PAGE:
1877

Angouleme, France, summer 1877:

duhauron1877.jpg

(Click to enlarge)

This isn’t the first colour photograph ever taken, but it’s among them. It’s taken by Louis Ducos du Hauron, a pioneer of both additive and subtractive methods of colour photography.

Things don’t always happen in their what might seem to be the right order. 1877 was FA Cup victory year for The Wanderers, a team now utterly vanished from the face of the earth. Their name was taken up by the likes of Bolton and Wolverhampton in emulation of the values the club espoused, values that have vanished with such violence as to re-emerge in our own time in comic anti-matter form. The British Council describe it thus:

Wanderers are people who roam around from place to place. The first winners of the FA Cup, in 1872, were called simply The Wanderers, a name the club adopted in 1864 after moving from east London to Battersea Park in south London. But the name also conveys the sense of a group of travelling gentlemen who play for pleasure rather than to win – a very English sentiment, particularly in the late 19th Century when most clubs were formed.

Decent colour photography in general, let alone decent colour photography of football, was anything between 58 and 100 years away at this point. Moving film was 20 years in the future. Playing for pleasure, at the top levels of sport, meanwhile, is an English value now entirely absent from the same game that nonetheless would like to see itself as the repository of all those good old fashioned English values.

It never was the repository, not really: just one of those illusions, like that of the Edwardian “Golden Age,” and I bet the 1877 Final (a 2-1 victory for Wanderers over Oxford University) was a savage, scurrilous affair unfit for public view. Certainly the Times Archive draws the veil.

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5 responses to “1877

  1. All very well James, but I think that on your other blog you are being unsound on the price of gasoline (http://www.econbrowser.com/).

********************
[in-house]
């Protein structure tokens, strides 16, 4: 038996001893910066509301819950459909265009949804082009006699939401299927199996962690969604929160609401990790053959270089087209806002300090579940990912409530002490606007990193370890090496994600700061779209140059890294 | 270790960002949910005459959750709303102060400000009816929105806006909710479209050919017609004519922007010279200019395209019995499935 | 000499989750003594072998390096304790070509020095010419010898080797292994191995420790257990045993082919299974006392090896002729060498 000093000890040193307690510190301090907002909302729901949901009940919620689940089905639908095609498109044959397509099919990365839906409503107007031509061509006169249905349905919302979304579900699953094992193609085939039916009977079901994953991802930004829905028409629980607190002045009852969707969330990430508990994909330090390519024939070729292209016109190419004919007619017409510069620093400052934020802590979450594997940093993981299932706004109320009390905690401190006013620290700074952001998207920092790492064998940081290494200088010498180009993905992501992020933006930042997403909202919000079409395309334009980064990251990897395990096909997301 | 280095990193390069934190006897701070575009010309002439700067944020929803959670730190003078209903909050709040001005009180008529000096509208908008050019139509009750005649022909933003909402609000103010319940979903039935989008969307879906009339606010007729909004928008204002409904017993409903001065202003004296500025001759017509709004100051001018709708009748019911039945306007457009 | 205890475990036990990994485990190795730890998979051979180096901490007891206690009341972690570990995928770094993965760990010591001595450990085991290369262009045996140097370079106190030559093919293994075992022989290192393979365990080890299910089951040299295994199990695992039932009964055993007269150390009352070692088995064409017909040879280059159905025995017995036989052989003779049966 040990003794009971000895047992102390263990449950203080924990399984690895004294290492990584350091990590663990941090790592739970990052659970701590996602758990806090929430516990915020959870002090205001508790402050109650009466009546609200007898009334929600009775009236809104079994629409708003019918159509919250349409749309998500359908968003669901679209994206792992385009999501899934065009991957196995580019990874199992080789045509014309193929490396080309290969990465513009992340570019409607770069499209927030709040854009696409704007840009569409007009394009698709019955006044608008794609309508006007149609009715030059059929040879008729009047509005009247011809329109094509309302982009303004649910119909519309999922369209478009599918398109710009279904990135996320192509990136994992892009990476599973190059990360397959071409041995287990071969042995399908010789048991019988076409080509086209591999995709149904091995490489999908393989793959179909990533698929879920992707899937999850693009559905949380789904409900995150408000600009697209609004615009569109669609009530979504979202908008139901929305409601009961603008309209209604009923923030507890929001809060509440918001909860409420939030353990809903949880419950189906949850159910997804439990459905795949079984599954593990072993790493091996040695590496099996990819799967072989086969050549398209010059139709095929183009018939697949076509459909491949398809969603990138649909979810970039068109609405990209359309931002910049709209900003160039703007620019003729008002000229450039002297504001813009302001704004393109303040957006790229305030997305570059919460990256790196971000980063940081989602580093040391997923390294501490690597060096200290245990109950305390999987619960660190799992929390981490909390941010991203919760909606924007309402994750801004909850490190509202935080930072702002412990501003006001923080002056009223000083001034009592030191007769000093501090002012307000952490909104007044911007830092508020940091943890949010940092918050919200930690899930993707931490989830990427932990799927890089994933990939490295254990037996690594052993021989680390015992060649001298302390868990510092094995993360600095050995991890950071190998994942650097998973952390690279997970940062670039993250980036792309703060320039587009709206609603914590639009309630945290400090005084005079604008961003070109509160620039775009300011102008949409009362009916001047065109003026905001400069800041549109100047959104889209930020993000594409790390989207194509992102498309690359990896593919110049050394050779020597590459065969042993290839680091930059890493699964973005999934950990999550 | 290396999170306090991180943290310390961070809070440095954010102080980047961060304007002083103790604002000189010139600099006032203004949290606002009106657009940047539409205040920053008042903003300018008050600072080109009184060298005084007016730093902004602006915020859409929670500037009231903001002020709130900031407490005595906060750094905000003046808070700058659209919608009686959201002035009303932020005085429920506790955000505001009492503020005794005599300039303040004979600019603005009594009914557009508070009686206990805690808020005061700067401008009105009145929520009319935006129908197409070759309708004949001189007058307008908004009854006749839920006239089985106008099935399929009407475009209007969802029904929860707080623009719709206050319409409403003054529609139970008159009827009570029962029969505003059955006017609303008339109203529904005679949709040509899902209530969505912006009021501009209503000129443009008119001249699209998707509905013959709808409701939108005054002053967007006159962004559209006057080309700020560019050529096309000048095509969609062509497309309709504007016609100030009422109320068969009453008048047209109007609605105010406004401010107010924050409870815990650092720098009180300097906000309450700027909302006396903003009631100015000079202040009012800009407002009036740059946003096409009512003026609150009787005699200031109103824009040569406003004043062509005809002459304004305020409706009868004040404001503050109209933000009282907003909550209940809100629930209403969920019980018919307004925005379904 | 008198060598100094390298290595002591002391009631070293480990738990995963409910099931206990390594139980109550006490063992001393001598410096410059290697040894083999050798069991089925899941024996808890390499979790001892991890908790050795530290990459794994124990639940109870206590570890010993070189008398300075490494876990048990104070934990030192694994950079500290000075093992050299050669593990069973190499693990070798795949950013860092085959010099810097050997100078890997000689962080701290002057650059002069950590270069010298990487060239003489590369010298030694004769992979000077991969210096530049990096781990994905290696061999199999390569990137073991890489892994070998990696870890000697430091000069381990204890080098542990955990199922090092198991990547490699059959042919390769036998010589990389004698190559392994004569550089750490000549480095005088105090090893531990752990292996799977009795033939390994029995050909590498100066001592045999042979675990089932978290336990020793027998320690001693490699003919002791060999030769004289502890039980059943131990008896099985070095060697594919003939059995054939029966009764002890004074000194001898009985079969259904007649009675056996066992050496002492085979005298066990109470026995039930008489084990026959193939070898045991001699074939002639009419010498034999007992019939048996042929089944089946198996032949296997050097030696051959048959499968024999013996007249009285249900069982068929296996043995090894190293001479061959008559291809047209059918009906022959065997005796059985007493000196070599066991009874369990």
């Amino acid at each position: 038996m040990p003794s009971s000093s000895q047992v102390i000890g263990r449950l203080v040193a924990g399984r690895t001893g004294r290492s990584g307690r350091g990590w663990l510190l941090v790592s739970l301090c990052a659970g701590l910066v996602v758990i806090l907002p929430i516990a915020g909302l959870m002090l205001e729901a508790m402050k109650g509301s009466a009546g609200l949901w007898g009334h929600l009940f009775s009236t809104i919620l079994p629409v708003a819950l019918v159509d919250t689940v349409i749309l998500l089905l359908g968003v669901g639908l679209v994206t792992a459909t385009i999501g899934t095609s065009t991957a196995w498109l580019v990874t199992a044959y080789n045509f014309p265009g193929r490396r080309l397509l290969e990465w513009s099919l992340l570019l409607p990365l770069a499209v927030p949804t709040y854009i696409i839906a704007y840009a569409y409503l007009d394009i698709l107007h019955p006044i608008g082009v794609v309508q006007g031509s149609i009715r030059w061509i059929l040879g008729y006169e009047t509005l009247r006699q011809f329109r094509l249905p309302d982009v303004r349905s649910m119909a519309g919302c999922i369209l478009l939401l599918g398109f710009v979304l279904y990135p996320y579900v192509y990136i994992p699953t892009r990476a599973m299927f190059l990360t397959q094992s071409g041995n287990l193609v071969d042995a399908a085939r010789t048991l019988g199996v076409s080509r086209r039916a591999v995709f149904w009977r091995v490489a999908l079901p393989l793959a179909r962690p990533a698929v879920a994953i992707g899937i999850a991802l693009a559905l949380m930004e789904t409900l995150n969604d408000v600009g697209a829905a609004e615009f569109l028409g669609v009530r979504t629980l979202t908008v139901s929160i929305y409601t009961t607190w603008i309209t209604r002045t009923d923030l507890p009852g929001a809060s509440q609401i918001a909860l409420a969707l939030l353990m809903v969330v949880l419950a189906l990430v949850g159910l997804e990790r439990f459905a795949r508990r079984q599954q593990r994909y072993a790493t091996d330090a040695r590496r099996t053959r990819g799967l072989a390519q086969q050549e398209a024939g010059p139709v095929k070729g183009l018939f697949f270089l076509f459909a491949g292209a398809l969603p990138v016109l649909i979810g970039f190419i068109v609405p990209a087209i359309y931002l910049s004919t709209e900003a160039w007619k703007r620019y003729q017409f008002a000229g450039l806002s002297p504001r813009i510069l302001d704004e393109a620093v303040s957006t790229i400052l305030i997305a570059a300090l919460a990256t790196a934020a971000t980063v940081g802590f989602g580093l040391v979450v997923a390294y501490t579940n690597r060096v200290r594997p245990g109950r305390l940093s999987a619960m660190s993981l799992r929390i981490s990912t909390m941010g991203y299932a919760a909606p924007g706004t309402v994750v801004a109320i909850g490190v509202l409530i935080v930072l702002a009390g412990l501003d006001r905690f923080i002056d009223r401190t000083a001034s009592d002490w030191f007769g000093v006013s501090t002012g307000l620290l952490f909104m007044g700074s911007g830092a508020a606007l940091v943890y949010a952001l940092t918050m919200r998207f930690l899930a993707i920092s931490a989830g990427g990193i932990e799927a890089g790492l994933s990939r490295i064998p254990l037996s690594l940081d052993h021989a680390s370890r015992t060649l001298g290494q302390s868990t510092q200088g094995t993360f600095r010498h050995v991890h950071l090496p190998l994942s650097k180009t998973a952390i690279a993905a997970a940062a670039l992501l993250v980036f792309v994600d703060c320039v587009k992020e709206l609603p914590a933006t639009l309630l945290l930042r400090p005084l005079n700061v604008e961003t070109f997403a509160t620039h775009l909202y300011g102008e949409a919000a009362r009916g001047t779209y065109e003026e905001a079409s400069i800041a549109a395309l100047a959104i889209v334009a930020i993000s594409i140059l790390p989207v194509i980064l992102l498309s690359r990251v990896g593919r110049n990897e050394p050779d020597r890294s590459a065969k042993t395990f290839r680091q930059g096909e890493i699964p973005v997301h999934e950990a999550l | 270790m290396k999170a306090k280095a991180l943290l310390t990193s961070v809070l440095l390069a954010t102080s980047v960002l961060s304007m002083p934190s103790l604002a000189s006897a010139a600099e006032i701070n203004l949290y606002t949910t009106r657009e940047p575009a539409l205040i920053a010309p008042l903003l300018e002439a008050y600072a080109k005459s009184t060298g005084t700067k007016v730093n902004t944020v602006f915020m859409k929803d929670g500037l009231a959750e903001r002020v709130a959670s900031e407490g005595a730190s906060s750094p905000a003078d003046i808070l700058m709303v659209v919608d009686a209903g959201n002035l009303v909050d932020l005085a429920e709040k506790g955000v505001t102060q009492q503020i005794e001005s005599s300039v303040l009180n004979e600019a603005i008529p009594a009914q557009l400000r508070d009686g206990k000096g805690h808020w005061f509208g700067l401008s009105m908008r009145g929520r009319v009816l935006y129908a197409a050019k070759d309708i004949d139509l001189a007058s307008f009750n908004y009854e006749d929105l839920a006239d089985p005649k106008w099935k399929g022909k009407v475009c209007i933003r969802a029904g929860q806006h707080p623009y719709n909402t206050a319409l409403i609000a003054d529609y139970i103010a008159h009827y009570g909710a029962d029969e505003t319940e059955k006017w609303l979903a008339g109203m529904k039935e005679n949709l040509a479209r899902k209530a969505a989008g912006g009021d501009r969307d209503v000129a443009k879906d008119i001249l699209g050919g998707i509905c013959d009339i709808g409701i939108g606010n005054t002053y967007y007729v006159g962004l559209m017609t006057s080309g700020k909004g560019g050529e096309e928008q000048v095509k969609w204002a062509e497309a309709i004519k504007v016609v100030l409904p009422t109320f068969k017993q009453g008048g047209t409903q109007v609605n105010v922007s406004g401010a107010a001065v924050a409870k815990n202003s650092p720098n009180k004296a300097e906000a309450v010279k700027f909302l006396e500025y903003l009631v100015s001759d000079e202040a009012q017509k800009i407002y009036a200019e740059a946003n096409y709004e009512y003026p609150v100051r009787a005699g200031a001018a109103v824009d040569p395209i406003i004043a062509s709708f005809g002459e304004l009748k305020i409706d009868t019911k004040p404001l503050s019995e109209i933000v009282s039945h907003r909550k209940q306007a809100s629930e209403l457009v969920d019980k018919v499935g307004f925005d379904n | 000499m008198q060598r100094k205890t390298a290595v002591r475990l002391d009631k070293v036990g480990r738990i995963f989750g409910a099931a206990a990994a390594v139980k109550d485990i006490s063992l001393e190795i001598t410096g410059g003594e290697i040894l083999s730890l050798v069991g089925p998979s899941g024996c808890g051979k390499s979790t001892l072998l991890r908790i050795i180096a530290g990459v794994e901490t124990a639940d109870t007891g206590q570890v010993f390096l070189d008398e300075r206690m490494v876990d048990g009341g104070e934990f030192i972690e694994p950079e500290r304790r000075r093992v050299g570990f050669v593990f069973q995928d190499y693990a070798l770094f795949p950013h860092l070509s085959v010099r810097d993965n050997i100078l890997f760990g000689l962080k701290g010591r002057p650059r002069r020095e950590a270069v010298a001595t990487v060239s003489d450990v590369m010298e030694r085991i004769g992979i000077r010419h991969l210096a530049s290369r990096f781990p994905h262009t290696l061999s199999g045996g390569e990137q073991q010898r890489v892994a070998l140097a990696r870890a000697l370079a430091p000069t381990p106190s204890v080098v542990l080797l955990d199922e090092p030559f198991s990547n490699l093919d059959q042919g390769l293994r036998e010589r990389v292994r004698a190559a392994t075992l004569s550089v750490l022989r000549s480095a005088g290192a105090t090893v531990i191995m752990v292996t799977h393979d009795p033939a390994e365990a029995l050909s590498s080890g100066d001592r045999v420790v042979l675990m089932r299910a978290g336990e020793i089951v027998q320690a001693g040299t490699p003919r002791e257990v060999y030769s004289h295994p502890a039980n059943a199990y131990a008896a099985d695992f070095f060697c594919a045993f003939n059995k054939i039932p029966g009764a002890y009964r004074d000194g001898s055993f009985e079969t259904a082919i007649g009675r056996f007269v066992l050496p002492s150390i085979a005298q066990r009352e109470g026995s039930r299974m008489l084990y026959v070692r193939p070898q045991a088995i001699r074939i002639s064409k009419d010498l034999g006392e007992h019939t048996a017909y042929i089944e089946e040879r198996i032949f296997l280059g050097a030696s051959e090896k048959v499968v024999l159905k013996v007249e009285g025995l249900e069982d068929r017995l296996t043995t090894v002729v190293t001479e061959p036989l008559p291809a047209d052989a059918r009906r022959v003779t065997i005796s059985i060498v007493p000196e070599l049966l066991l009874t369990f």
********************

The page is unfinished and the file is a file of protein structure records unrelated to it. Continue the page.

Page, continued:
2. I’ve always been quite clear on the subject of gasoline. Anyone who thinks that the Edwardian era was a golden era for gasoline is mistaken; nor can the price of gasoline claim to be a repository of the good old English values. In actual fact, what people see as the current commercialization of the price of gasoline has been going on from the very beginning, every whit as dirty as it does now. And so on…

  3. You’re probably right about it not being a Golden Age – there’s certainly enough sources to point to the corruption and foul play (and hooliganism) that marred teh game from the very start. Stanley Matthews autobiography gave a very good description of the shock he felt when he went into the Stoke first team and experienced all the ‘tricks’, horrific tackles, opponents standing on his feet when he went to try and head a ball, tugging shirts, elbows etc etc. The modern game is tame by comparison, although there is far more playacting.

    And it’s interesting how the Times archive doesn’t pay any real attention to football until the 20th century. The early games (even into the 1900s) get scant coverage, but by 1930, they are devoting pages to it (although not as much as today!)
    I guess they saw football was getting fashionable, and followed it.

  4. Yes, I too was struck by that Matthews passage.

    The Times covers internationals quite well from the beginning, but not significant club games, which is a little odd of them in my opinion.

  5. Is this using the additive or subtractive color process? My Color Photography class is wanting to know.